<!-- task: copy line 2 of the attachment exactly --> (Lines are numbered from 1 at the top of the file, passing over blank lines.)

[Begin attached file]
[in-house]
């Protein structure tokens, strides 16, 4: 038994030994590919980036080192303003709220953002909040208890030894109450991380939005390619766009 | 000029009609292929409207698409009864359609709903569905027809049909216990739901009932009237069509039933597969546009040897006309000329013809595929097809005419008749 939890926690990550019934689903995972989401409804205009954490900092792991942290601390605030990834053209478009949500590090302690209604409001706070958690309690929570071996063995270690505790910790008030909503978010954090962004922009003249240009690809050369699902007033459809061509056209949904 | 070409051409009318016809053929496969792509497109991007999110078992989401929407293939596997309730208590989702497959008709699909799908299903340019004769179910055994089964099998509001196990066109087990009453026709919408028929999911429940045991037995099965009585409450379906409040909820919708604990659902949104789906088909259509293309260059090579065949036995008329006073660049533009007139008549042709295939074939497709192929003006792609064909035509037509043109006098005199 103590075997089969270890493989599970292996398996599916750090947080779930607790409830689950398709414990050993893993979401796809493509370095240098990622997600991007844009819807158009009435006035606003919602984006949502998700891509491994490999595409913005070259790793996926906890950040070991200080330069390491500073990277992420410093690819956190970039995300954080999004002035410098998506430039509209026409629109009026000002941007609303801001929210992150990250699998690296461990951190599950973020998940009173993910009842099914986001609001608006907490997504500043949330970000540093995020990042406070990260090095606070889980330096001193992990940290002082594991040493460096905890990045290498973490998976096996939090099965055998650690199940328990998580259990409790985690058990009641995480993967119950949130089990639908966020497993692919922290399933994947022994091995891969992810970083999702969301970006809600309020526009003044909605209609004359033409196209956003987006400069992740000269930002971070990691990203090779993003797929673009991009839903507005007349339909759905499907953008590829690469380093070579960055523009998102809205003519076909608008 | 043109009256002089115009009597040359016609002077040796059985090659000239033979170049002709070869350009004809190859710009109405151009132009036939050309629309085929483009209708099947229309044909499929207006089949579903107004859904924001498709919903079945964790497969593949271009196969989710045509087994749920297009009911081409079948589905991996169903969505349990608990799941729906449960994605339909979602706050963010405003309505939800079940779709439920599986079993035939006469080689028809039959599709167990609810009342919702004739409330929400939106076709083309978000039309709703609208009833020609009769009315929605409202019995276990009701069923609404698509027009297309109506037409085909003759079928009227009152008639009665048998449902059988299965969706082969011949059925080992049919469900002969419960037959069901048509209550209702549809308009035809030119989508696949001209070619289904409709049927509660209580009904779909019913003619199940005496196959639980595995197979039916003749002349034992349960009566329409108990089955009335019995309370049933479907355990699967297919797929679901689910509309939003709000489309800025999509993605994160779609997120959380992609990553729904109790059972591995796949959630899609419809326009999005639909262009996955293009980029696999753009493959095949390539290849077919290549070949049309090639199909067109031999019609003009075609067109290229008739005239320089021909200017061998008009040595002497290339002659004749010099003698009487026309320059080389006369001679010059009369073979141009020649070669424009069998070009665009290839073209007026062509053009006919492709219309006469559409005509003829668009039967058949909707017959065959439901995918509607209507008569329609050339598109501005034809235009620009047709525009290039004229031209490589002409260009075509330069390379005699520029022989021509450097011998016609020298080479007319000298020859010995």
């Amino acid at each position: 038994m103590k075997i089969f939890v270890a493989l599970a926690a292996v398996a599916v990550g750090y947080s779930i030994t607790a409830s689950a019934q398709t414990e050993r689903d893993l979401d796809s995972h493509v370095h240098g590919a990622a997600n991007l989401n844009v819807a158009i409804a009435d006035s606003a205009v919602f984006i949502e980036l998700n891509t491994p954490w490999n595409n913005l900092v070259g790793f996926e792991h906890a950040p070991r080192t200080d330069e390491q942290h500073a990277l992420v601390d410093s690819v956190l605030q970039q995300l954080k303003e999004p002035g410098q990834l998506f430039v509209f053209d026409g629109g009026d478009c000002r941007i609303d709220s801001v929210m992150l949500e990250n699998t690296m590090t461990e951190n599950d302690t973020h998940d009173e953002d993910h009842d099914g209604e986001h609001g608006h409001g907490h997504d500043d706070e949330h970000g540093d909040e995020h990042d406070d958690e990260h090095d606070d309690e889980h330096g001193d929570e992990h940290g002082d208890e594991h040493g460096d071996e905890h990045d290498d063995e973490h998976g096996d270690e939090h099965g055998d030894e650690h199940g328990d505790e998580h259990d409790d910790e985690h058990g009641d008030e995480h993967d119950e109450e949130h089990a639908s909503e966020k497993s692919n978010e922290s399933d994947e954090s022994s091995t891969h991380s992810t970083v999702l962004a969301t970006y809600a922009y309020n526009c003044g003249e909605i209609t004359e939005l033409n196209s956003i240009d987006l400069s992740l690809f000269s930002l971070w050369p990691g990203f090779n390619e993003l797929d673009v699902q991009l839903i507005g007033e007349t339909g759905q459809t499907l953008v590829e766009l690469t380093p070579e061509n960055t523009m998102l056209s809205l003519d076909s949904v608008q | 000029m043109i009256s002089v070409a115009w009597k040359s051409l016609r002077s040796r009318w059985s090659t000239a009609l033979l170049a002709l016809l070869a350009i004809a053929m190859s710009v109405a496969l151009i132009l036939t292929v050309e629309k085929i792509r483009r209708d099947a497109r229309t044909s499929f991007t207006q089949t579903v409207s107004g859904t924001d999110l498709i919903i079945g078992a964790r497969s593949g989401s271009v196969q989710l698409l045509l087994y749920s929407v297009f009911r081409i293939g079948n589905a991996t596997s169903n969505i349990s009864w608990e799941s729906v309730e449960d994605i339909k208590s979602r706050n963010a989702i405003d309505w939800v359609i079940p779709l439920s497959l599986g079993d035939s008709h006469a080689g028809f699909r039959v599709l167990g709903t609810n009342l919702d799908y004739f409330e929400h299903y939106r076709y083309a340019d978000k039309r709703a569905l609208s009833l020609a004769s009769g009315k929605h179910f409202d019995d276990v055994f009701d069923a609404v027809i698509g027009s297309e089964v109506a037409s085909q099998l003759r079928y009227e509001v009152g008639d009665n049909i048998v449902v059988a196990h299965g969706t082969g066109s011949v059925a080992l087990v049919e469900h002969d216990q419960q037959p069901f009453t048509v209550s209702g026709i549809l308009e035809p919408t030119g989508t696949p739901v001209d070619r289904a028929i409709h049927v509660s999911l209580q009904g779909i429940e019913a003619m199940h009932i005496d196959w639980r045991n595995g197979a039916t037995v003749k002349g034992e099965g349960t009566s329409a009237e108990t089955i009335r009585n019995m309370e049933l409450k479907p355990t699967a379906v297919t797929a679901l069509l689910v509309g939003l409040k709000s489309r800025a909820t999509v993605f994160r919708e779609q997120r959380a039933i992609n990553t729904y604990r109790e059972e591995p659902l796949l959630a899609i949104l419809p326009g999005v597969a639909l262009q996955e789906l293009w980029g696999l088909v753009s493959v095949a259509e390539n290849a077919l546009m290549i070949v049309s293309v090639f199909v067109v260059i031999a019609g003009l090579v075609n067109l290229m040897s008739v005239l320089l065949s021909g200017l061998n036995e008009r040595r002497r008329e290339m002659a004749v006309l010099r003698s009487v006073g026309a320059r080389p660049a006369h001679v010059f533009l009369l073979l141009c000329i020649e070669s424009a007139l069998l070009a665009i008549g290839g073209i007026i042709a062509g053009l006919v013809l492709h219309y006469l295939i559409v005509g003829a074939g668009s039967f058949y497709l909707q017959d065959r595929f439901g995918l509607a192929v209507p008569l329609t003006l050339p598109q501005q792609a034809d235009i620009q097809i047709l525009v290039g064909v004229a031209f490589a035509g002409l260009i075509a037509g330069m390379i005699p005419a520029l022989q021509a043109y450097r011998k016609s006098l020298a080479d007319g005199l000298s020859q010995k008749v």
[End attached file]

């Protein structure tokens, strides 16, 4: 038994030994590919980036080192303003709220953002909040208890030894109450991380939005390619766009 | 000029009609292929409207698409009864359609709903569905027809049909216990739901009932009237069509039933597969546009040897006309000329013809595929097809005419008749 939890926690990550019934689903995972989401409804205009954490900092792991942290601390605030990834053209478009949500590090302690209604409001706070958690309690929570071996063995270690505790910790008030909503978010954090962004922009003249240009690809050369699902007033459809061509056209949904 | 070409051409009318016809053929496969792509497109991007999110078992989401929407293939596997309730208590989702497959008709699909799908299903340019004769179910055994089964099998509001196990066109087990009453026709919408028929999911429940045991037995099965009585409450379906409040909820919708604990659902949104789906088909259509293309260059090579065949036995008329006073660049533009007139008549042709295939074939497709192929003006792609064909035509037509043109006098005199 103590075997089969270890493989599970292996398996599916750090947080779930607790409830689950398709414990050993893993979401796809493509370095240098990622997600991007844009819807158009009435006035606003919602984006949502998700891509491994490999595409913005070259790793996926906890950040070991200080330069390491500073990277992420410093690819956190970039995300954080999004002035410098998506430039509209026409629109009026000002941007609303801001929210992150990250699998690296461990951190599950973020998940009173993910009842099914986001609001608006907490997504500043949330970000540093995020990042406070990260090095606070889980330096001193992990940290002082594991040493460096905890990045290498973490998976096996939090099965055998650690199940328990998580259990409790985690058990009641995480993967119950949130089990639908966020497993692919922290399933994947022994091995891969992810970083999702969301970006809600309020526009003044909605209609004359033409196209956003987006400069992740000269930002971070990691990203090779993003797929673009991009839903507005007349339909759905499907953008590829690469380093070579960055523009998102809205003519076909608008 | 043109009256002089115009009597040359016609002077040796059985090659000239033979170049002709070869350009004809190859710009109405151009132009036939050309629309085929483009209708099947229309044909499929207006089949579903107004859904924001498709919903079945964790497969593949271009196969989710045509087994749920297009009911081409079948589905991996169903969505349990608990799941729906449960994605339909979602706050963010405003309505939800079940779709439920599986079993035939006469080689028809039959599709167990609810009342919702004739409330929400939106076709083309978000039309709703609208009833020609009769009315929605409202019995276990009701069923609404698509027009297309109506037409085909003759079928009227009152008639009665048998449902059988299965969706082969011949059925080992049919469900002969419960037959069901048509209550209702549809308009035809030119989508696949001209070619289904409709049927509660209580009904779909019913003619199940005496196959639980595995197979039916003749002349034992349960009566329409108990089955009335019995309370049933479907355990699967297919797929679901689910509309939003709000489309800025999509993605994160779609997120959380992609990553729904109790059972591995796949959630899609419809326009999005639909262009996955293009980029696999753009493959095949390539290849077919290549070949049309090639199909067109031999019609003009075609067109290229008739005239320089021909200017061998008009040595002497290339002659004749010099003698009487026309320059080389006369001679010059009369073979141009020649070669424009069998070009665009290839073209007026062509053009006919492709219309006469559409005509003829668009039967058949909707017959065959439901995918509607209507008569329609050339598109501005034809235009620009047709525009290039004229031209490589002409260009075509330069390379005699520029022989021509450097011998016609020298080479007319000298020859010995």